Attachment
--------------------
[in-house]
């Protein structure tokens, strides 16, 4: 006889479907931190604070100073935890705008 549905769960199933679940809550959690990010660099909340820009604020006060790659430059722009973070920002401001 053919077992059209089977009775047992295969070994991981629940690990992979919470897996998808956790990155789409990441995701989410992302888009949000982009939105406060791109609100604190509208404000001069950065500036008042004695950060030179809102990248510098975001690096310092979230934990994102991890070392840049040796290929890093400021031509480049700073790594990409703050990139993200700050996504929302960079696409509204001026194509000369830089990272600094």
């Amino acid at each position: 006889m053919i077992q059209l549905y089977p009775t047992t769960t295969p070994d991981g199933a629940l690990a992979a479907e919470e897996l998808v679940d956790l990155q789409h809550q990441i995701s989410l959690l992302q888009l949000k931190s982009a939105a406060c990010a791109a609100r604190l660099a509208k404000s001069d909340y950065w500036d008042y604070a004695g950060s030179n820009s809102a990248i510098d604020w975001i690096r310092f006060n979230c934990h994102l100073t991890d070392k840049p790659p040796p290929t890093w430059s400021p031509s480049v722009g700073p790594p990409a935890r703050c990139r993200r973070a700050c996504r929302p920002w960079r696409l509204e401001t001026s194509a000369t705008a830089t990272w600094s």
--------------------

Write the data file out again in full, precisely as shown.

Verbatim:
[in-house]
């Protein structure tokens, strides 16, 4: 006889479907931190604070100073935890705008 549905769960199933679940809550959690990010660099909340820009604020006060790659430059722009973070920002401001 053919077992059209089977009775047992295969070994991981629940690990992979919470897996998808956790990155789409990441995701989410992302888009949000982009939105406060791109609100604190509208404000001069950065500036008042004695950060030179809102990248510098975001690096310092979230934990994102991890070392840049040796290929890093400021031509480049700073790594990409703050990139993200700050996504929302960079696409509204001026194509000369830089990272600094």
């Amino acid at each position: 006889m053919i077992q059209l549905y089977p009775t047992t769960t295969p070994d991981g199933a629940l690990a992979a479907e919470e897996l998808v679940d956790l990155q789409h809550q990441i995701s989410l959690l992302q888009l949000k931190s982009a939105a406060c990010a791109a609100r604190l660099a509208k404000s001069d909340y950065w500036d008042y604070a004695g950060s030179n820009s809102a990248i510098d604020w975001i690096r310092f006060n979230c934990h994102l100073t991890d070392k840049p790659p040796p290929t890093w430059s400021p031509s480049v722009g700073p790594p990409a935890r703050c990139r993200r973070a700050c996504r929302p920002w960079r696409l509204e401001t001026s194509a000369t705008a830089t990272w600094s």